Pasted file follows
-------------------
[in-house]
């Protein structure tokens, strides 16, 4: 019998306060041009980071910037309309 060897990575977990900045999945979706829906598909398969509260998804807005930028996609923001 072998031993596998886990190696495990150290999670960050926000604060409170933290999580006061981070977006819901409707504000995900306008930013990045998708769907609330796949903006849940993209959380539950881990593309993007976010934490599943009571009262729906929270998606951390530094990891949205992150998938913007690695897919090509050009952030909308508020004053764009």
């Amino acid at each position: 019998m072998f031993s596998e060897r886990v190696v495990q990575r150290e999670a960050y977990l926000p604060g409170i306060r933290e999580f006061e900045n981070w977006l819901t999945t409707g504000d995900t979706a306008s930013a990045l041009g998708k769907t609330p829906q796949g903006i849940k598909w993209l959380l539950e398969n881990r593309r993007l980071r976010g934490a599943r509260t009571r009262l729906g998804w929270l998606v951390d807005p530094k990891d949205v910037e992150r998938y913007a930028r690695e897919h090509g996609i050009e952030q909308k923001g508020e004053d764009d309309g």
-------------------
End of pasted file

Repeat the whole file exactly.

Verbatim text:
[in-house]
């Protein structure tokens, strides 16, 4: 019998306060041009980071910037309309 060897990575977990900045999945979706829906598909398969509260998804807005930028996609923001 072998031993596998886990190696495990150290999670960050926000604060409170933290999580006061981070977006819901409707504000995900306008930013990045998708769907609330796949903006849940993209959380539950881990593309993007976010934490599943009571009262729906929270998606951390530094990891949205992150998938913007690695897919090509050009952030909308508020004053764009």
């Amino acid at each position: 019998m072998f031993s596998e060897r886990v190696v495990q990575r150290e999670a960050y977990l926000p604060g409170i306060r933290e999580f006061e900045n981070w977006l819901t999945t409707g504000d995900t979706a306008s930013a990045l041009g998708k769907t609330p829906q796949g903006i849940k598909w993209l959380l539950e398969n881990r593309r993007l980071r976010g934490a599943r509260t009571r009262l729906g998804w929270l998606v951390d807005p530094k990891d949205v910037e992150r998938y913007a930028r690695e897919h090509g996609i050009e952030q909308k923001g508020e004053d764009d309309g």